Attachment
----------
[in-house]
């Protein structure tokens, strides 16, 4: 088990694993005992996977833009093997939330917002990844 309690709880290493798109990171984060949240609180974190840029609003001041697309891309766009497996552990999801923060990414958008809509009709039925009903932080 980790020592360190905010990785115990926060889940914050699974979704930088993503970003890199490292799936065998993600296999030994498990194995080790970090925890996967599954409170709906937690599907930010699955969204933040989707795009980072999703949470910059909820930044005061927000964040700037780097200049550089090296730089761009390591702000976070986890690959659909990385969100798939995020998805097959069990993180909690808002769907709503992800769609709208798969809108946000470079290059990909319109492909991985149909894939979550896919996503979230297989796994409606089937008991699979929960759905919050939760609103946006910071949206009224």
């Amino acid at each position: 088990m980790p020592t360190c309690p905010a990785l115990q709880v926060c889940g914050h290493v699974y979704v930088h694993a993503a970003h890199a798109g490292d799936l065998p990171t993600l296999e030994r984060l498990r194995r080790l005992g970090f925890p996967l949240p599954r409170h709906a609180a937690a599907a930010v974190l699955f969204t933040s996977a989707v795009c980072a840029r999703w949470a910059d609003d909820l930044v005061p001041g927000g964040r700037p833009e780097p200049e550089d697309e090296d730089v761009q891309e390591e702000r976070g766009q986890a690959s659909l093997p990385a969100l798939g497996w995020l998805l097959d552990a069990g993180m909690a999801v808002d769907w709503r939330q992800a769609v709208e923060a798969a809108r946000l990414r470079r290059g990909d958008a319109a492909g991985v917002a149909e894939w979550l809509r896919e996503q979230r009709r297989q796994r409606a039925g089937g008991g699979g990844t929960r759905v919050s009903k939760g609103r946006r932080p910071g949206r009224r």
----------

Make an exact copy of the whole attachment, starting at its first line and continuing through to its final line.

[in-house]
């Protein structure tokens, strides 16, 4: 088990694993005992996977833009093997939330917002990844 309690709880290493798109990171984060949240609180974190840029609003001041697309891309766009497996552990999801923060990414958008809509009709039925009903932080 980790020592360190905010990785115990926060889940914050699974979704930088993503970003890199490292799936065998993600296999030994498990194995080790970090925890996967599954409170709906937690599907930010699955969204933040989707795009980072999703949470910059909820930044005061927000964040700037780097200049550089090296730089761009390591702000976070986890690959659909990385969100798939995020998805097959069990993180909690808002769907709503992800769609709208798969809108946000470079290059990909319109492909991985149909894939979550896919996503979230297989796994409606089937008991699979929960759905919050939760609103946006910071949206009224």
């Amino acid at each position: 088990m980790p020592t360190c309690p905010a990785l115990q709880v926060c889940g914050h290493v699974y979704v930088h694993a993503a970003h890199a798109g490292d799936l065998p990171t993600l296999e030994r984060l498990r194995r080790l005992g970090f925890p996967l949240p599954r409170h709906a609180a937690a599907a930010v974190l699955f969204t933040s996977a989707v795009c980072a840029r999703w949470a910059d609003d909820l930044v005061p001041g927000g964040r700037p833009e780097p200049e550089d697309e090296d730089v761009q891309e390591e702000r976070g766009q986890a690959s659909l093997p990385a969100l798939g497996w995020l998805l097959d552990a069990g993180m909690a999801v808002d769907w709503r939330q992800a769609v709208e923060a798969a809108r946000l990414r470079r290059g990909d958008a319109a492909g991985v917002a149909e894939w979550l809509r896919e996503q979230r009709r297989q796994r409606a039925g089937g008991g699979g990844t929960r759905v919050s009903k939760g609103r946006r932080p910071g949206r009224r």